circle) -----Savings resulting from discontinuing the purchase of title insurance

on properties acquired as a result of default on guaranteed hous

ing loans.------Cancellation of contracts for consultant's services and reduction in number of employees by a nonprofit corporation financed under

Government contracts (estimated annual savings ) -----Additional income resulting from increases in prices charged for

meals served employees and visitors at penal institutions.-----Savings in interest costs as a result of deferring payment for new

computer systems.---------------Termination of costs to Government for property damage insurance

on Government-owned property being utilized by contractor (es

timated annual savings)-Miscellaneous other items-



125, 000 110,000 95,000

39,000 400,000

Total other measurable savings------

- 113, 445,000

ADDITIONAL FINANCIAL SAVINGS Not FULLY OR READILY MEASURABLE Many significant financial savings of a one-time or recurring nature which are attributable to the work of the General Accounting Office are not fully or readily measurable in financial terms. These savings often result from actions

taken by Federal agencies in their efforts to eliminate the unnecessary expenditures or otherwise correct the deficiencies brought to light in our audit reports. The extent to which these corrective actions are motivated by our reports is not readily identifiable nor are the financial savings readily measurable in all cases. A few examples of such actions identified during the fiscal year 1966 are described below:

CHANGES IN AGENCY POLICIES, PROCEDURES, AND PRACTICES Rebuilding of used motor vehicle tires

In a report to the Congress in June 1966 we presented our findings on the savings that can be attained by the Department of the Air Force by rebuilding used motor vehicle tires. We estimated that extensive rebuilding of used tires by the Air Force would have resulted in savings of as much as $2 million in one fiscal year and could likewise result in substantial savings in future years. At most of the installations included in our review, requirements for replacement tires were being met to some extent through the rebuilding of used tires; but, on the whole, insufficient emphasis had been placed on this source of potential savings. Many used tires were being condemned when they could have been rebuilt and, in many cases, tires were worn excessively before removal, thus precluding rebuilding.

We found that tire inspection personnel had not been adequately indoctrinated in the savings to be derived from rebuilding used motor vehicle tires and that sufficient review and control had not been exercised over their activities. The Air Force had established general policy guidance with respect to tire maintenance which provides that used motor vehicle tires can be rebuilt and used by Air Force installations whenever possible. The instructions pointed out that careful periodic inspection of tires will provide carcasses suitable for rebuilding and that such tires can be expected to last as long as new tires and in some cases longer.

We found, however, that the extent to which this general policy guidance had been implemented varied substantially among installations.

We concluded from our review that there was a need for the establishment of specific tire-removal criteria which could be applied by vehicle maintenance personnel to ensure the removal of tires before excessive wear prevents rebuilding. In addition, since each Air Force installation has the responsibility for obtaining replacement tires for its motor vehicles, it seemed evident to us that closer supervision of tire inspection, removal, and rebuilding activities by base officials and increased command surveillance were required to ensure effective performance and to realize the maximum savings possible.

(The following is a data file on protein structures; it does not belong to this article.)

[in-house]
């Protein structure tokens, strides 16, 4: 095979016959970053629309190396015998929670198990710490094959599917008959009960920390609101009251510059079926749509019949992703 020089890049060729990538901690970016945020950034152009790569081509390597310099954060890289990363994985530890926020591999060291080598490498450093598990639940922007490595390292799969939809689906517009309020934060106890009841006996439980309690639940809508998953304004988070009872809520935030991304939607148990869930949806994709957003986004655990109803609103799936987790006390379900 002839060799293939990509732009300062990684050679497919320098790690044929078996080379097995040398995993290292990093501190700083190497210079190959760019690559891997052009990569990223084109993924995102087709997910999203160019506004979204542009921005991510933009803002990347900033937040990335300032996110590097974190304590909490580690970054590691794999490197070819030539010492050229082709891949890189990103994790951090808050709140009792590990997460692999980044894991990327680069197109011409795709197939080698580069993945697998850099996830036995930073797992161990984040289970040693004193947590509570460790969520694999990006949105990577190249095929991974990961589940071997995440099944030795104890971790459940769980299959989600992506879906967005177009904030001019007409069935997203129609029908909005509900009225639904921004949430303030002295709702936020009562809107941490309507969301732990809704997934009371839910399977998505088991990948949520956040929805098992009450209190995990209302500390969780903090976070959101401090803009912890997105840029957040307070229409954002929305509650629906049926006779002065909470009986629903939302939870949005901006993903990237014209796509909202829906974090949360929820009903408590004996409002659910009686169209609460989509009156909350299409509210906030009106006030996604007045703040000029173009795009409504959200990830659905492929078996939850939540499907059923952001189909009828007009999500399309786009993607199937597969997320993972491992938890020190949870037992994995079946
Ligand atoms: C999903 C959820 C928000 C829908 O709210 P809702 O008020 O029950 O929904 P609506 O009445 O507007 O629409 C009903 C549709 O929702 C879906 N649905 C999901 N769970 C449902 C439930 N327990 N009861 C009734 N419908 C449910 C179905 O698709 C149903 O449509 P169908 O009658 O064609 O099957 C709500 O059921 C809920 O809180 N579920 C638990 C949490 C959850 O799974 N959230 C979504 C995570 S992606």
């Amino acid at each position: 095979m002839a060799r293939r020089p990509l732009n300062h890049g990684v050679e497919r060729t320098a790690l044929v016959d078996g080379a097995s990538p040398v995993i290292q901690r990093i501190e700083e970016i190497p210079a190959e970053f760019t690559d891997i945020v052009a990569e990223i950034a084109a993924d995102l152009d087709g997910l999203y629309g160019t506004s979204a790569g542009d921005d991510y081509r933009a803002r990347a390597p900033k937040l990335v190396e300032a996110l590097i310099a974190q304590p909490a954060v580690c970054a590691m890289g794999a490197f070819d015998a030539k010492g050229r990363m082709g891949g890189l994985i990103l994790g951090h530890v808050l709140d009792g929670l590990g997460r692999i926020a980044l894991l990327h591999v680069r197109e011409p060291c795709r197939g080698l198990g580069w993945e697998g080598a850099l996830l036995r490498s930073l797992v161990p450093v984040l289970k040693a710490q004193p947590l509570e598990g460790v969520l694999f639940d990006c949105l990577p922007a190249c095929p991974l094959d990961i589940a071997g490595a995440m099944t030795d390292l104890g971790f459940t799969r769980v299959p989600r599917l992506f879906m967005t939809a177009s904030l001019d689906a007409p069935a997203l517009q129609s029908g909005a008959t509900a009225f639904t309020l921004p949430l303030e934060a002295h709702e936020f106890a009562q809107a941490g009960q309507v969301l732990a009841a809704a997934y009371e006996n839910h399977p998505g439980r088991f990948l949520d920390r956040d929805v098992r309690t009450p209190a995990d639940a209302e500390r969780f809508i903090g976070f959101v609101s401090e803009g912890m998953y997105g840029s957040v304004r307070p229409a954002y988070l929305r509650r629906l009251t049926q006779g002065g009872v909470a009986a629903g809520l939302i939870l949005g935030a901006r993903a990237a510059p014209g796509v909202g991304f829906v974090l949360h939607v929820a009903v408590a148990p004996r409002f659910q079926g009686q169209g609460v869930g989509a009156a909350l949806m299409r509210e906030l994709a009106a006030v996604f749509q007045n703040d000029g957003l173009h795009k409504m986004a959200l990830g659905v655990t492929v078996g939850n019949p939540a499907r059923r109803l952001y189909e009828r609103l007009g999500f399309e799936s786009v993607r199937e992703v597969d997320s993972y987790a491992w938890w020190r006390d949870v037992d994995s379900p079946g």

In response to our draft report, the Assistant Secretary of Defense (Installations and Logistics), informed us by letter that the Air Force was in general agreement with our findings. He also stated that a new technical order had been prepared to provide, among other instructions, for the periodic inspection of tires and for their removal if the remaining tread depth is less than 2/32 inch at its lowest point. Further, he pointed out that broad dissemination had been given our findings within the Air Force and other military departments so that proper attention can be given to these matters. We believe that the new instructions will result in substantial sayings if properly implemented. Management control of projectile fuze covers and other reusable ammunition

components In a report to the Congress in January 1966, we found that the Navy incurred costs of about $218,000 in the 3-year period ended June 30, 1964, because significant quantities of the projectile fuze covers were not returned by user activities, and other quantities, although returned, were lost or sold as scrap. Since the Navy has a continuing need for these fuze covers, possible savings of as much as $595,000 could be realized during the 5-year period ending June 30, 1970, by establishing effective controls over the return and reuse of these covers.

Although our review was limited to the specific fuze covers, we did note that procurements of other reusable ammunition components were made necessary by the failure of user activities to return such components to the supply systems.

We concluded from our review that the basic problem was that there was an absence of an adequate system of responsibility, accountability, and surveillance over reusable ammunition components in the Navy. We recommended that the Navy develop and implement appropriate accounting controls over the issue and